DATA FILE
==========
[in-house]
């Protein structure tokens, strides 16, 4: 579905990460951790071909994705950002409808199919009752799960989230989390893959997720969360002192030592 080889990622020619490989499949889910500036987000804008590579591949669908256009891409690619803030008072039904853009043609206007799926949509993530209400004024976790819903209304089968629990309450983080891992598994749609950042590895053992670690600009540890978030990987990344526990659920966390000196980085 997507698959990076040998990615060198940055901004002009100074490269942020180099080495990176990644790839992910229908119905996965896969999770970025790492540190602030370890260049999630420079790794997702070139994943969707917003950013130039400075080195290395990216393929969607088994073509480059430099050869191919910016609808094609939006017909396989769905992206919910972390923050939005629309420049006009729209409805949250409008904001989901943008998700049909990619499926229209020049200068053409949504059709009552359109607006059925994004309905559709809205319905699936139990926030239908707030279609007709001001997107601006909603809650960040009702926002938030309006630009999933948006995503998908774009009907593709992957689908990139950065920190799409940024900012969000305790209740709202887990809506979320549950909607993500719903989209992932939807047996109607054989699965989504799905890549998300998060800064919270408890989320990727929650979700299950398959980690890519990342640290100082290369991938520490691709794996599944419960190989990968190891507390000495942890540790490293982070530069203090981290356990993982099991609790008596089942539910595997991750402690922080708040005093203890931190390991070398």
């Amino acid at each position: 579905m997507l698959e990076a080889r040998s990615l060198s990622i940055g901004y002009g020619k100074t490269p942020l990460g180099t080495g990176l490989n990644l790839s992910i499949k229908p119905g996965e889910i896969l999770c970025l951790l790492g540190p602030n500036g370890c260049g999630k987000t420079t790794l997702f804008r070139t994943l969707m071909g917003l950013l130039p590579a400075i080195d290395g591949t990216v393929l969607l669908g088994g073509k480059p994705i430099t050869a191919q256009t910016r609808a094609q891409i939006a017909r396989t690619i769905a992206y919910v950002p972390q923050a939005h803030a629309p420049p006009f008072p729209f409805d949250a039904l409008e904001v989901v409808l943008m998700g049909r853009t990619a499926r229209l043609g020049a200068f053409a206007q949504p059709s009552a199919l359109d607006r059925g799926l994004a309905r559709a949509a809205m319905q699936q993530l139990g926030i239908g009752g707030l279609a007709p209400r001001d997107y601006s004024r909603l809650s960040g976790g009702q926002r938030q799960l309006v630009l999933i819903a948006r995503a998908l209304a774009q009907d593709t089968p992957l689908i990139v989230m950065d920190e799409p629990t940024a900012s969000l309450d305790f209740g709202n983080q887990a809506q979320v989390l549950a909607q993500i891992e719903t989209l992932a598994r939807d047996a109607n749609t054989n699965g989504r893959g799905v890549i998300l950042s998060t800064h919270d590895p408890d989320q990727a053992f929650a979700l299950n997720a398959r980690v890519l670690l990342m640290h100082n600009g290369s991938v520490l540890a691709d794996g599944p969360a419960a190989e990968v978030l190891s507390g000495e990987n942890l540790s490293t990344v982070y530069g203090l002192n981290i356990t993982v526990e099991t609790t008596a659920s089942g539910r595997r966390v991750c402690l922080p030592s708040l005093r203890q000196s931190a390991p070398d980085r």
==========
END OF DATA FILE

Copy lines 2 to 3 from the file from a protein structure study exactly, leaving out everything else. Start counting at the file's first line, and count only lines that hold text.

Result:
């Protein structure tokens, strides 16, 4: 579905990460951790071909994705950002409808199919009752799960989230989390893959997720969360002192030592 080889990622020619490989499949889910500036987000804008590579591949669908256009891409690619803030008072039904853009043609206007799926949509993530209400004024976790819903209304089968629990309450983080891992598994749609950042590895053992670690600009540890978030990987990344526990659920966390000196980085 997507698959990076040998990615060198940055901004002009100074490269942020180099080495990176990644790839992910229908119905996965896969999770970025790492540190602030370890260049999630420079790794997702070139994943969707917003950013130039400075080195290395990216393929969607088994073509480059430099050869191919910016609808094609939006017909396989769905992206919910972390923050939005629309420049006009729209409805949250409008904001989901943008998700049909990619499926229209020049200068053409949504059709009552359109607006059925994004309905559709809205319905699936139990926030239908707030279609007709001001997107601006909603809650960040009702926002938030309006630009999933948006995503998908774009009907593709992957689908990139950065920190799409940024900012969000305790209740709202887990809506979320549950909607993500719903989209992932939807047996109607054989699965989504799905890549998300998060800064919270408890989320990727929650979700299950398959980690890519990342640290100082290369991938520490691709794996599944419960190989990968190891507390000495942890540790490293982070530069203090981290356990993982099991609790008596089942539910595997991750402690922080708040005093203890931190390991070398």
């Amino acid at each position: 579905m997507l698959e990076a080889r040998s990615l060198s990622i940055g901004y002009g020619k100074t490269p942020l990460g180099t080495g990176l490989n990644l790839s992910i499949k229908p119905g996965e889910i896969l999770c970025l951790l790492g540190p602030n500036g370890c260049g999630k987000t420079t790794l997702f804008r070139t994943l969707m071909g917003l950013l130039p590579a400075i080195d290395g591949t990216v393929l969607l669908g088994g073509k480059p994705i430099t050869a191919q256009t910016r609808a094609q891409i939006a017909r396989t690619i769905a992206y919910v950002p972390q923050a939005h803030a629309p420049p006009f008072p729209f409805d949250a039904l409008e904001v989901v409808l943008m998700g049909r853009t990619a499926r229209l043609g020049a200068f053409a206007q949504p059709s009552a199919l359109d607006r059925g799926l994004a309905r559709a949509a809205m319905q699936q993530l139990g926030i239908g009752g707030l279609a007709p209400r001001d997107y601006s004024r909603l809650s960040g976790g009702q926002r938030q799960l309006v630009l999933i819903a948006r995503a998908l209304a774009q009907d593709t089968p992957l689908i990139v989230m950065d920190e799409p629990t940024a900012s969000l309450d305790f209740g709202n983080q887990a809506q979320v989390l549950a909607q993500i891992e719903t989209l992932a598994r939807d047996a109607n749609t054989n699965g989504r893959g799905v890549i998300l950042s998060t800064h919270d590895p408890d989320q990727a053992f929650a979700l299950n997720a398959r980690v890519l670690l990342m640290h100082n600009g290369s991938v520490l540890a691709d794996g599944p969360a419960a190989e990968v978030l190891s507390g000495e990987n942890l540790s490293t990344v982070y530069g203090l002192n981290i356990t993982v526990e099991t609790t008596a659920s089942g539910r595997r966390v991750c402690l922080p030592s708040l005093r203890q000196s931190a390991p070398d980085r």